Happy Child Reading

Phonics Programmes vs Sight Words. Which One Works Better?

The battle between phonics-based reading and sight words reading has been on forever.

How do you decide what’s best for your child?

Those who adopt a whole language approach assert that children naturally learn to read when exposed to a language-rich environment, including a heavy reliance on sight words. This method may work well for some children, but it is not without its disadvantages.


Sight words don’t work that well for non-English speakers

For sight words, kids have to see the picture, know what it is called in English and then memorise the word that corresponds with the picture. It works fine when you’re a native English speaker.

But if you’re not a native English speaker – there are three steps to go through before learning the word. See picture. Know what picture is called. Look at the word, memorise the alphabets that make up the words, and then try to remember what the word sounds like.

Focusing on sight words limits the child’s reading vocabulary as she can only read words she’s been taught.


Kids learn faster with phonics.

Phonics equips kids with tools to decode words.

They learn the sound of each individual letters, then put them together and try to decode the word. You don’t need a picture to learn to read English fast. It works really well with kids who don’t speak English as a first language as well.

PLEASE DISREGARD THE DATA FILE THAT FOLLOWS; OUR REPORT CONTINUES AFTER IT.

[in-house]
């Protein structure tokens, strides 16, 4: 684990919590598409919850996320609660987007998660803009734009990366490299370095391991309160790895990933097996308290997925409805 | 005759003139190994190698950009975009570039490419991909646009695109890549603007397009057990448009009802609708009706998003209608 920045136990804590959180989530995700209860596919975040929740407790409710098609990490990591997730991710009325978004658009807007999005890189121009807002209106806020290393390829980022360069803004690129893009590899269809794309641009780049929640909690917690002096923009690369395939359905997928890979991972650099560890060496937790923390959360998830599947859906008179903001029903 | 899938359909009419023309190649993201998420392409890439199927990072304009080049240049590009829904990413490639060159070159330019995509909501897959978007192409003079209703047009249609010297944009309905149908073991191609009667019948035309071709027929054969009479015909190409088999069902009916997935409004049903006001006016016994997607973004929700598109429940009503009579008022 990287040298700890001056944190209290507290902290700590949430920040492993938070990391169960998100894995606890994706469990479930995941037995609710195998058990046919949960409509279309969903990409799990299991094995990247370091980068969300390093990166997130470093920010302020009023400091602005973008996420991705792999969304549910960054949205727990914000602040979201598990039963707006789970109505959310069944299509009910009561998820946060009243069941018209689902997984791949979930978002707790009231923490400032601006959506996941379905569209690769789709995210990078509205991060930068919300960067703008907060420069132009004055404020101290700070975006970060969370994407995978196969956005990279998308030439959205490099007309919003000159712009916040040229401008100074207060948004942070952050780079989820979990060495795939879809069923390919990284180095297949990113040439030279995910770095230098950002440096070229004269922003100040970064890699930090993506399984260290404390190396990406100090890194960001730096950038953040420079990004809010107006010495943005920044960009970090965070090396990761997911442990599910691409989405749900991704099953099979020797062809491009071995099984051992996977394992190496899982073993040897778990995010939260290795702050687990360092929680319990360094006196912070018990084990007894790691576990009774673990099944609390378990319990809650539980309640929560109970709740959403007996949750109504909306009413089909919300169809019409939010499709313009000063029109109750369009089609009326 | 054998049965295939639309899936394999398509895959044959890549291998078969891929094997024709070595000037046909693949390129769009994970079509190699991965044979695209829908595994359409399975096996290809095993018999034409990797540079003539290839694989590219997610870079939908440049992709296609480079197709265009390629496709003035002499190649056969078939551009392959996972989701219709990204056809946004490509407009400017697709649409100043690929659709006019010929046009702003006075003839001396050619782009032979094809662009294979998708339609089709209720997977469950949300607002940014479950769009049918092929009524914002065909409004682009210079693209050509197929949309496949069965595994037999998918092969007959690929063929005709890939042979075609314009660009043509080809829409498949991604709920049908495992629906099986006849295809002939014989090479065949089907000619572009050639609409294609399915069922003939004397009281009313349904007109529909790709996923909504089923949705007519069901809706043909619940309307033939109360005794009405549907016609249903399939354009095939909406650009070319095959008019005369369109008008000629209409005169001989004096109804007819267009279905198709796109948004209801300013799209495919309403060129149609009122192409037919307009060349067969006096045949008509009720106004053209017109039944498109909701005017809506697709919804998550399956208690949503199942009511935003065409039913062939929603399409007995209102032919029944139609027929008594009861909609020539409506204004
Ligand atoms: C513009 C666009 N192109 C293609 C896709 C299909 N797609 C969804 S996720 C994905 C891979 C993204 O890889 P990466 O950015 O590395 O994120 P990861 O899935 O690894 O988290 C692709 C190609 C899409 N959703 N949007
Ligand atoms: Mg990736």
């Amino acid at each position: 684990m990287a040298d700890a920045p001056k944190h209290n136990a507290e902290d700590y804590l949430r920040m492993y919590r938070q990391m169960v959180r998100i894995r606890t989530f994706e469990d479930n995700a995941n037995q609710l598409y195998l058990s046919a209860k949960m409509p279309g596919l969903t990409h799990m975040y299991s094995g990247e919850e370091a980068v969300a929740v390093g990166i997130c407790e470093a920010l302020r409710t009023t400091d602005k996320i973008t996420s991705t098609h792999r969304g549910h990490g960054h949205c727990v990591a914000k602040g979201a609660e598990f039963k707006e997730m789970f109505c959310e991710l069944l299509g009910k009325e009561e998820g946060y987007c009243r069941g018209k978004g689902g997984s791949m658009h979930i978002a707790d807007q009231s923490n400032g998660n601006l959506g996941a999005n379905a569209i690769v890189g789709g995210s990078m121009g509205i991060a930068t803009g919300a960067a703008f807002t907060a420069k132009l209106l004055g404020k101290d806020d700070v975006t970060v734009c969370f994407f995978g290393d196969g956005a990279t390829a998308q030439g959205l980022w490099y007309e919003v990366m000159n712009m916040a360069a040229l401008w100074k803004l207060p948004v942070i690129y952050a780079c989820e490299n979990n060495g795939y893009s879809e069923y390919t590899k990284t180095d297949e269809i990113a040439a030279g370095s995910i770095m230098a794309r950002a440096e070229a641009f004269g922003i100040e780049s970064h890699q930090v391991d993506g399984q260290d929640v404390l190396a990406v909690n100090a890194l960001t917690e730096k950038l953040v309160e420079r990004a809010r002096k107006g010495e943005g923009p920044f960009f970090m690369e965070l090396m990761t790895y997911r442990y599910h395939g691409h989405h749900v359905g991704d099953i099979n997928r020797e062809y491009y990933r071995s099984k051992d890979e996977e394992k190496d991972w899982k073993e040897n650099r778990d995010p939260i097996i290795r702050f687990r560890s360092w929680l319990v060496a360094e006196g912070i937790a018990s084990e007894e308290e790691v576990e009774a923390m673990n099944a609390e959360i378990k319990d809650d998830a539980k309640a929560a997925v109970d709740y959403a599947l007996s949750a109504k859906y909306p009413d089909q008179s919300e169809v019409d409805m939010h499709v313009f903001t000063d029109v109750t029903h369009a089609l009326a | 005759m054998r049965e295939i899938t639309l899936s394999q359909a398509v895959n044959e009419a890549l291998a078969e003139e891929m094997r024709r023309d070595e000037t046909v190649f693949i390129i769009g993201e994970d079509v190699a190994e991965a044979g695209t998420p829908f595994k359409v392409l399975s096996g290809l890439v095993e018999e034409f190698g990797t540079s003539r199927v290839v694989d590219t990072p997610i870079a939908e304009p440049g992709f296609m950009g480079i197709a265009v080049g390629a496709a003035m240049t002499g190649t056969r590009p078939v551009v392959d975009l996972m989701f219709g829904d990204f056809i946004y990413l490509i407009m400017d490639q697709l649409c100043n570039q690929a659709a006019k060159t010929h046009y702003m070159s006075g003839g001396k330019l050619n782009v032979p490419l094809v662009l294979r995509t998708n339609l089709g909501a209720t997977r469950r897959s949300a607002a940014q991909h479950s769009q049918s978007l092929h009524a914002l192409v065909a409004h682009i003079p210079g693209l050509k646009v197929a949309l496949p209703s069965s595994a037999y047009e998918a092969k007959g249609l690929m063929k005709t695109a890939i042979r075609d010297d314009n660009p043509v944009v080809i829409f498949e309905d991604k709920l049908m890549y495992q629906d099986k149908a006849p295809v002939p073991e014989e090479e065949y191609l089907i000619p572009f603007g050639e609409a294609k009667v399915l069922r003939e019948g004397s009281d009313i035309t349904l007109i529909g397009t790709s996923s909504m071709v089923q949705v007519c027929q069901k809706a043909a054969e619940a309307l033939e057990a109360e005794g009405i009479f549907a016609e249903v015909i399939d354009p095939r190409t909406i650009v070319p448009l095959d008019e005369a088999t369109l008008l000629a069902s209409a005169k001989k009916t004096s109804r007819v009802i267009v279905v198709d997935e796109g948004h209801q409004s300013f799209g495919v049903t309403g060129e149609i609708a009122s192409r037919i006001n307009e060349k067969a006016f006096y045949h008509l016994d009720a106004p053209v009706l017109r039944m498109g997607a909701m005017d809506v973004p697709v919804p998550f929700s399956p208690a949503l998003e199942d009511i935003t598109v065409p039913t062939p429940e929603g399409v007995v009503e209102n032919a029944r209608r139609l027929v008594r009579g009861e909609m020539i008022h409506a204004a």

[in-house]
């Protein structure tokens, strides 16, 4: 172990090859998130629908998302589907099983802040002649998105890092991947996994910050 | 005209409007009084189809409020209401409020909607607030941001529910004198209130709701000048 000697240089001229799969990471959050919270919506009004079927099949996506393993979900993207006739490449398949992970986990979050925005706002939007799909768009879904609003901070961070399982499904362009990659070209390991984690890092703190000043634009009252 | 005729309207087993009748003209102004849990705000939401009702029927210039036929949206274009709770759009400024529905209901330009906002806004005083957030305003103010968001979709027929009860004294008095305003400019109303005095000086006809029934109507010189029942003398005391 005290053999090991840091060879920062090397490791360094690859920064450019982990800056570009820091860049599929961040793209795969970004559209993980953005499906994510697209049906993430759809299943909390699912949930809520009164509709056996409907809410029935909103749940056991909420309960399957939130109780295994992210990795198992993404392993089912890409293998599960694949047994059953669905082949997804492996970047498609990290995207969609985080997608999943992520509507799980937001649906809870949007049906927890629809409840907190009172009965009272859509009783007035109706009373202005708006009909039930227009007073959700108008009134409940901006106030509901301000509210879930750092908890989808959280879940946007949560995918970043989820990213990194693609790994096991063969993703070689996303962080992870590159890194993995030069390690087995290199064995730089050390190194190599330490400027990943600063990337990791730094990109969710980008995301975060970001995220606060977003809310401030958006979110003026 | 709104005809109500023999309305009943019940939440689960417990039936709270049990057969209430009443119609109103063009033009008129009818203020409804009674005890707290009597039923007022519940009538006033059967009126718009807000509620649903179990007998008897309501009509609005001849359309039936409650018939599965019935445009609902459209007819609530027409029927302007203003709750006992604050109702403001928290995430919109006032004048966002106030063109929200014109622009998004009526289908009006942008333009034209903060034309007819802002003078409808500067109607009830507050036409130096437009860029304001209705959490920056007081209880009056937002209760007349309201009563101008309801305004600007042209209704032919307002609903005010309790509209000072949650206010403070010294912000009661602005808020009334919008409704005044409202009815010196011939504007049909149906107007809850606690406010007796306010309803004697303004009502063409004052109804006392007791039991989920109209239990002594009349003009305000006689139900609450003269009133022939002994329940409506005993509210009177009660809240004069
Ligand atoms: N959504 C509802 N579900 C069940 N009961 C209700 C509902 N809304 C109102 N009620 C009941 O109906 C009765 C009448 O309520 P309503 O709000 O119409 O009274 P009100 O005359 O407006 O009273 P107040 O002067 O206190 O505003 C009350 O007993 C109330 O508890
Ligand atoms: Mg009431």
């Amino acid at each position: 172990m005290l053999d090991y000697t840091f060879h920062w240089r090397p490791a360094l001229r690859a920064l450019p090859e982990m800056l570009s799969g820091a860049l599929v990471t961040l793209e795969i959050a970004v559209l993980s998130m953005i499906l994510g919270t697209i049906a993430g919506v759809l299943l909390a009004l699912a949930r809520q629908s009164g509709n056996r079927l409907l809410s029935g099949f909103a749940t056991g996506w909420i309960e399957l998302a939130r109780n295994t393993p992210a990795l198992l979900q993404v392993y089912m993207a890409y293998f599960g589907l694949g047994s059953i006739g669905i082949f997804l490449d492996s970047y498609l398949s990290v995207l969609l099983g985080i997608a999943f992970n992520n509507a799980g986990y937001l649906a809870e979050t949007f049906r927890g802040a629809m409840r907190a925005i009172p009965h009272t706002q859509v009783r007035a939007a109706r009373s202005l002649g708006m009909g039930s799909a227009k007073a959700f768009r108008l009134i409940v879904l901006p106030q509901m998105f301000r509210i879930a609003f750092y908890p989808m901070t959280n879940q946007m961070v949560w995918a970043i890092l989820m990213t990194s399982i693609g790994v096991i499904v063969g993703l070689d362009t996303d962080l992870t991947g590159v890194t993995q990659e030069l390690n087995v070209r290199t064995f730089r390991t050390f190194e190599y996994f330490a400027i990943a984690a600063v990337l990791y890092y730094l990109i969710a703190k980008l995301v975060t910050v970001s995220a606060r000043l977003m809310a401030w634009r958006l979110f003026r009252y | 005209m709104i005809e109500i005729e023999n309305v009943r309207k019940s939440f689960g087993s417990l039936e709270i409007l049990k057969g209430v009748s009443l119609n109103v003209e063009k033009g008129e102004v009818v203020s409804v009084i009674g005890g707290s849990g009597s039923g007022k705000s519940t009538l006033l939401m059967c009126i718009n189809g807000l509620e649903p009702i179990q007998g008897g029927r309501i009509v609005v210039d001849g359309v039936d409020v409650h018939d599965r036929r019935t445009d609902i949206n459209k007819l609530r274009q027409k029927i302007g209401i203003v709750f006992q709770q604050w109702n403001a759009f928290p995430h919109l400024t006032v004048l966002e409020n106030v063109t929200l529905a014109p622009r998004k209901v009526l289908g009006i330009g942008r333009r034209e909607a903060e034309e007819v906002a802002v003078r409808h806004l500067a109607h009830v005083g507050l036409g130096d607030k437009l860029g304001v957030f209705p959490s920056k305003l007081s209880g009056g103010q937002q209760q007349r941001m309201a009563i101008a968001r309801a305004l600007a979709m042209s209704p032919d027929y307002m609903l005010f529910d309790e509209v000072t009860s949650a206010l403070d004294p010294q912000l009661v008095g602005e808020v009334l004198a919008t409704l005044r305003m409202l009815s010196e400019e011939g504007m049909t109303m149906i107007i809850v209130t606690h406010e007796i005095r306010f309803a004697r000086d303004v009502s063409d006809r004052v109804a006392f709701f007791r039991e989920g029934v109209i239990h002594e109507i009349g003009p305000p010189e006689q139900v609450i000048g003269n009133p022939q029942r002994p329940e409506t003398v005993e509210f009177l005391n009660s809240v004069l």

With phonics a child will first attempt to sound out an unfamiliar word – the pronunciation and reading of it is pretty much settled. Then, if the child doesn’t know what it mean, she’ll ask.

This means whether she’s familiar with a reading material or not, the child will still be confident enough to attempt it. So if you’re living in Indonesia, Thailand or any other part of the world where English is not a first language, phonics programmes are simply the best way to teach English.


Phonics is now compulsory teaching in the UK

After much research and hundreds of years of trial and error, the UK education department has made phonics compulsory in schools. Funding is given to local schools to expedite this and ensure money doesn’t get in the way.

Of course not all words in English are phonetic. And there are many commonly used words that exist purely as sight words and need to be memorised. Our next article will touch on learning how to memorise and spell popular sight words. Stay tuned.